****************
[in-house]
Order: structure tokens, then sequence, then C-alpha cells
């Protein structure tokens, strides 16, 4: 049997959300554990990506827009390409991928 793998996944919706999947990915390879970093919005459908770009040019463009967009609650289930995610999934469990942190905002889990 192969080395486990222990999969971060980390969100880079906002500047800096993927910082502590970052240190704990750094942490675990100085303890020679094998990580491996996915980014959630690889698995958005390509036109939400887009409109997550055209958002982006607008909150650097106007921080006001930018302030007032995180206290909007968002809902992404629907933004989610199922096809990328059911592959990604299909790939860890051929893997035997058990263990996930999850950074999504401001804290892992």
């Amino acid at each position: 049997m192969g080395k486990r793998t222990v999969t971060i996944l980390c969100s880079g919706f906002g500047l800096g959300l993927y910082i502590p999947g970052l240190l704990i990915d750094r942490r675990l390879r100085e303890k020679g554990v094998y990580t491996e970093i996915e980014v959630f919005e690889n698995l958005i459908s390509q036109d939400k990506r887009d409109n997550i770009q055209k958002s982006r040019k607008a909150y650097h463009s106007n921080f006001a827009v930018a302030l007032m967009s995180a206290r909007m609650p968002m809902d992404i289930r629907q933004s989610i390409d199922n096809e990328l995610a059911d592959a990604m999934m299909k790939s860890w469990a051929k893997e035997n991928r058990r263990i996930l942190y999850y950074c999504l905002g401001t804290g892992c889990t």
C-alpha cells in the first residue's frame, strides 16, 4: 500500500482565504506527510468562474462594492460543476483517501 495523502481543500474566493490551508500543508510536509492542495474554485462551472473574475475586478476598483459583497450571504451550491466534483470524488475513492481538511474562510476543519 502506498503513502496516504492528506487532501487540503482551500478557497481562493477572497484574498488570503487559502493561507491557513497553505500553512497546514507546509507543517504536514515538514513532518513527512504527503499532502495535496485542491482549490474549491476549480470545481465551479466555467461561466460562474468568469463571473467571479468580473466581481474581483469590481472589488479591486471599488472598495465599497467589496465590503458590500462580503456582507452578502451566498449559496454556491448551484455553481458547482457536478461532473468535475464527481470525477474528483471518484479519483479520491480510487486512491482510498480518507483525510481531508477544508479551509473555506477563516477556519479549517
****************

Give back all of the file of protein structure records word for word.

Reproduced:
[in-house]
Order: structure tokens, then sequence, then C-alpha cells
């Protein structure tokens, strides 16, 4: 049997959300554990990506827009390409991928 793998996944919706999947990915390879970093919005459908770009040019463009967009609650289930995610999934469990942190905002889990 192969080395486990222990999969971060980390969100880079906002500047800096993927910082502590970052240190704990750094942490675990100085303890020679094998990580491996996915980014959630690889698995958005390509036109939400887009409109997550055209958002982006607008909150650097106007921080006001930018302030007032995180206290909007968002809902992404629907933004989610199922096809990328059911592959990604299909790939860890051929893997035997058990263990996930999850950074999504401001804290892992």
């Amino acid at each position: 049997m192969g080395k486990r793998t222990v999969t971060i996944l980390c969100s880079g919706f906002g500047l800096g959300l993927y910082i502590p999947g970052l240190l704990i990915d750094r942490r675990l390879r100085e303890k020679g554990v094998y990580t491996e970093i996915e980014v959630f919005e690889n698995l958005i459908s390509q036109d939400k990506r887009d409109n997550i770009q055209k958002s982006r040019k607008a909150y650097h463009s106007n921080f006001a827009v930018a302030l007032m967009s995180a206290r909007m609650p968002m809902d992404i289930r629907q933004s989610i390409d199922n096809e990328l995610a059911d592959a990604m999934m299909k790939s860890w469990a051929k893997e035997n991928r058990r263990i996930l942190y999850y950074c999504l905002g401001t804290g892992c889990t």
C-alpha cells in the first residue's frame, strides 16, 4: 500500500482565504506527510468562474462594492460543476483517501 495523502481543500474566493490551508500543508510536509492542495474554485462551472473574475475586478476598483459583497450571504451550491466534483470524488475513492481538511474562510476543519 502506498503513502496516504492528506487532501487540503482551500478557497481562493477572497484574498488570503487559502493561507491557513497553505500553512497546514507546509507543517504536514515538514513532518513527512504527503499532502495535496485542491482549490474549491476549480470545481465551479466555467461561466460562474468568469463571473467571479468580473466581481474581483469590481472589488479591486471599488472598495465599497467589496465590503458590500462580503456582507452578502451566498449559496454556491448551484455553481458547482457536478461532473468535475464527481470525477474528483471518484479519483479520491480510487486512491482510498480518507483525510481531508477544508479551509473555506477563516477556519479549517